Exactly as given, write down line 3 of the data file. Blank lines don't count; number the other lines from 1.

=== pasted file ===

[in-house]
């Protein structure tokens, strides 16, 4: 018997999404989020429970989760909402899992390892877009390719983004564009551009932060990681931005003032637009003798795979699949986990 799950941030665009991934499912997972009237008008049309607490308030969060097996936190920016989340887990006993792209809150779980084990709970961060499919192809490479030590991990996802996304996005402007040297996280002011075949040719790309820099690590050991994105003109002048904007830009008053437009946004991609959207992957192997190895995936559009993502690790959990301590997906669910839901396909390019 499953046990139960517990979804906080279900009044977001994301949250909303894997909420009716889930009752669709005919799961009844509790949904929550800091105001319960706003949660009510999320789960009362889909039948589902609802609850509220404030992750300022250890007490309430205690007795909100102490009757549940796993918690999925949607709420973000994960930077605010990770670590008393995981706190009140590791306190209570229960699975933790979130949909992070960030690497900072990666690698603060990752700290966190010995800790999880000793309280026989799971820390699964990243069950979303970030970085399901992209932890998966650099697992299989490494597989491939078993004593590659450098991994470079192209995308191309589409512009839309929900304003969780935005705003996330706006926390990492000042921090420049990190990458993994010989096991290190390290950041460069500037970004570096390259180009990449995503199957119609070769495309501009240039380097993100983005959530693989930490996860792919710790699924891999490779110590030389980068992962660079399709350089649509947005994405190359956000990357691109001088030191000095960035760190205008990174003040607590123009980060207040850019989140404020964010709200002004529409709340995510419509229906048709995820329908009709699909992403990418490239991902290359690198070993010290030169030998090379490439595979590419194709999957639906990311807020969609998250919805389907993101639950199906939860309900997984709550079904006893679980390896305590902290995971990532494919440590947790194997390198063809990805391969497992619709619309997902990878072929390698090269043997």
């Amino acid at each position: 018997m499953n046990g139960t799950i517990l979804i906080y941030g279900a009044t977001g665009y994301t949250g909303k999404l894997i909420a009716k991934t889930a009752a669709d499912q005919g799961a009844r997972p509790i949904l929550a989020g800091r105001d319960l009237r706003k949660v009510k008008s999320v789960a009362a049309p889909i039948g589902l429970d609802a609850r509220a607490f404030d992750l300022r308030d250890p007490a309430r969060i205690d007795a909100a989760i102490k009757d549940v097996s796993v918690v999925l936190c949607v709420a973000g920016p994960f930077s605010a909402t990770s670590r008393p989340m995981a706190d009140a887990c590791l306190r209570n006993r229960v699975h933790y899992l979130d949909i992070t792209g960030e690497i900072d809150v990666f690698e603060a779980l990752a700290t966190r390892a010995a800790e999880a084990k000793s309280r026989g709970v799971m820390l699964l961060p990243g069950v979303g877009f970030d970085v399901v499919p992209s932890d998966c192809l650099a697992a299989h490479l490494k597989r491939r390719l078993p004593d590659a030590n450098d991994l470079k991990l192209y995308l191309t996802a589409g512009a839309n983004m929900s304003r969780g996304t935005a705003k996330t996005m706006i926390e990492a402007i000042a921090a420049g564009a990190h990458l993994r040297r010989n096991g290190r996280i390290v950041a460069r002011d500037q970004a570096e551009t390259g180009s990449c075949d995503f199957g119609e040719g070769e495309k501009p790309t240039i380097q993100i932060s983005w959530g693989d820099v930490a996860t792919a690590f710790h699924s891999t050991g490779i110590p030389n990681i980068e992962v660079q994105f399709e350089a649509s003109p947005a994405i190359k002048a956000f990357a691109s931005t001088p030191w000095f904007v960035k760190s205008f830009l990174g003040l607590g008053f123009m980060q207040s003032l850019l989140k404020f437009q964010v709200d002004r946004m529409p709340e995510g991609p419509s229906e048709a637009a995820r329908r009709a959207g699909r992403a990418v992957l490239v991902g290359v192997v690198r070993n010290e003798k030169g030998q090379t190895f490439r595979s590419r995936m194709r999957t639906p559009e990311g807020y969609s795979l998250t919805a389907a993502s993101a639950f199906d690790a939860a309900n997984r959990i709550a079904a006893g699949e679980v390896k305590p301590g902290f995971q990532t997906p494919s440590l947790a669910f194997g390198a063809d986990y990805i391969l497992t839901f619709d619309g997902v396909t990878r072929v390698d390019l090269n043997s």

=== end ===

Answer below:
């Amino acid at each position: 018997m499953n046990g139960t799950i517990l979804i906080y941030g279900a009044t977001g665009y994301t949250g909303k999404l894997i909420a009716k991934t889930a009752a669709d499912q005919g799961a009844r997972p509790i949904l929550a989020g800091r105001d319960l009237r706003k949660v009510k008008s999320v789960a009362a049309p889909i039948g589902l429970d609802a609850r509220a607490f404030d992750l300022r308030d250890p007490a309430r969060i205690d007795a909100a989760i102490k009757d549940v097996s796993v918690v999925l936190c949607v709420a973000g920016p994960f930077s605010a909402t990770s670590r008393p989340m995981a706190d009140a887990c590791l306190r209570n006993r229960v699975h933790y899992l979130d949909i992070t792209g960030e690497i900072d809150v990666f690698e603060a779980l990752a700290t966190r390892a010995a800790e999880a084990k000793s309280r026989g709970v799971m820390l699964l961060p990243g069950v979303g877009f970030d970085v399901v499919p992209s932890d998966c192809l650099a697992a299989h490479l490494k597989r491939r390719l078993p004593d590659a030590n450098d991994l470079k991990l192209y995308l191309t996802a589409g512009a839309n983004m929900s304003r969780g996304t935005a705003k996330t996005m706006i926390e990492a402007i000042a921090a420049g564009a990190h990458l993994r040297r010989n096991g290190r996280i390290v950041a460069r002011d500037q970004a570096e551009t390259g180009s990449c075949d995503f199957g119609e040719g070769e495309k501009p790309t240039i380097q993100i932060s983005w959530g693989d820099v930490a996860t792919a690590f710790h699924s891999t050991g490779i110590p030389n990681i980068e992962v660079q994105f399709e350089a649509s003109p947005a994405i190359k002048a956000f990357a691109s931005t001088p030191w000095f904007v960035k760190s205008f830009l990174g003040l607590g008053f123009m980060q207040s003032l850019l989140k404020f437009q964010v709200d002004r946004m529409p709340e995510g991609p419509s229906e048709a637009a995820r329908r009709a959207g699909r992403a990418v992957l490239v991902g290359v192997v690198r070993n010290e003798k030169g030998q090379t190895f490439r595979s590419r995936m194709r999957t639906p559009e990311g807020y969609s795979l998250t919805a389907a993502s993101a639950f199906d690790a939860a309900n997984r959990i709550a079904a006893g699949e679980v390896k305590p301590g902290f995971q990532t997906p494919s440590l947790a669910f194997g390198a063809d986990y990805i391969l497992t839901f619709d619309g997902v396909t990878r072929v390698d390019l090269n043997s």